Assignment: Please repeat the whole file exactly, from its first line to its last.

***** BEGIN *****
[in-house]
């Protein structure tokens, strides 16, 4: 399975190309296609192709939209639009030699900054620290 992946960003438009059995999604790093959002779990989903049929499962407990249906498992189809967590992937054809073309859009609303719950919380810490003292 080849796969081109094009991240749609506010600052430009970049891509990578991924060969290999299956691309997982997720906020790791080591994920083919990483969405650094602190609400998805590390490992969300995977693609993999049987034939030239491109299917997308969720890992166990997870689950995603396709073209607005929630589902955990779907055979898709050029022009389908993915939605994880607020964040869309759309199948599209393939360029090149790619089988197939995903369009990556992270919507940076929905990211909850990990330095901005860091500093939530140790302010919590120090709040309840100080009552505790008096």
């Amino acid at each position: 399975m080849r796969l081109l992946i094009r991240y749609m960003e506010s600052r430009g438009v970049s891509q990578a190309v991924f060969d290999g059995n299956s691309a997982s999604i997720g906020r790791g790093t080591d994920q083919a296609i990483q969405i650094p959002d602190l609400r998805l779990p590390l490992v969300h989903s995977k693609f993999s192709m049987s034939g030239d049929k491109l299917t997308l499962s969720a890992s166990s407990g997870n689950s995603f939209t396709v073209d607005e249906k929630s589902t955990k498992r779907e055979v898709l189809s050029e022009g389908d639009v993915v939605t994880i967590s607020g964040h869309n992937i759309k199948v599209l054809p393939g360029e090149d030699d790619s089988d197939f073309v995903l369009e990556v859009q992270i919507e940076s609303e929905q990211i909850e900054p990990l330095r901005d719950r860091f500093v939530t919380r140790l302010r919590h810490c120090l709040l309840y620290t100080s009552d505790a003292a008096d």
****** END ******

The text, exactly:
[in-house]
């Protein structure tokens, strides 16, 4: 399975190309296609192709939209639009030699900054620290 992946960003438009059995999604790093959002779990989903049929499962407990249906498992189809967590992937054809073309859009609303719950919380810490003292 080849796969081109094009991240749609506010600052430009970049891509990578991924060969290999299956691309997982997720906020790791080591994920083919990483969405650094602190609400998805590390490992969300995977693609993999049987034939030239491109299917997308969720890992166990997870689950995603396709073209607005929630589902955990779907055979898709050029022009389908993915939605994880607020964040869309759309199948599209393939360029090149790619089988197939995903369009990556992270919507940076929905990211909850990990330095901005860091500093939530140790302010919590120090709040309840100080009552505790008096």
């Amino acid at each position: 399975m080849r796969l081109l992946i094009r991240y749609m960003e506010s600052r430009g438009v970049s891509q990578a190309v991924f060969d290999g059995n299956s691309a997982s999604i997720g906020r790791g790093t080591d994920q083919a296609i990483q969405i650094p959002d602190l609400r998805l779990p590390l490992v969300h989903s995977k693609f993999s192709m049987s034939g030239d049929k491109l299917t997308l499962s969720a890992s166990s407990g997870n689950s995603f939209t396709v073209d607005e249906k929630s589902t955990k498992r779907e055979v898709l189809s050029e022009g389908d639009v993915v939605t994880i967590s607020g964040h869309n992937i759309k199948v599209l054809p393939g360029e090149d030699d790619s089988d197939f073309v995903l369009e990556v859009q992270i919507e940076s609303e929905q990211i909850e900054p990990l330095r901005d719950r860091f500093v939530t919380r140790l302010r919590h810490c120090l709040l309840y620290t100080s009552d505790a003292a008096d």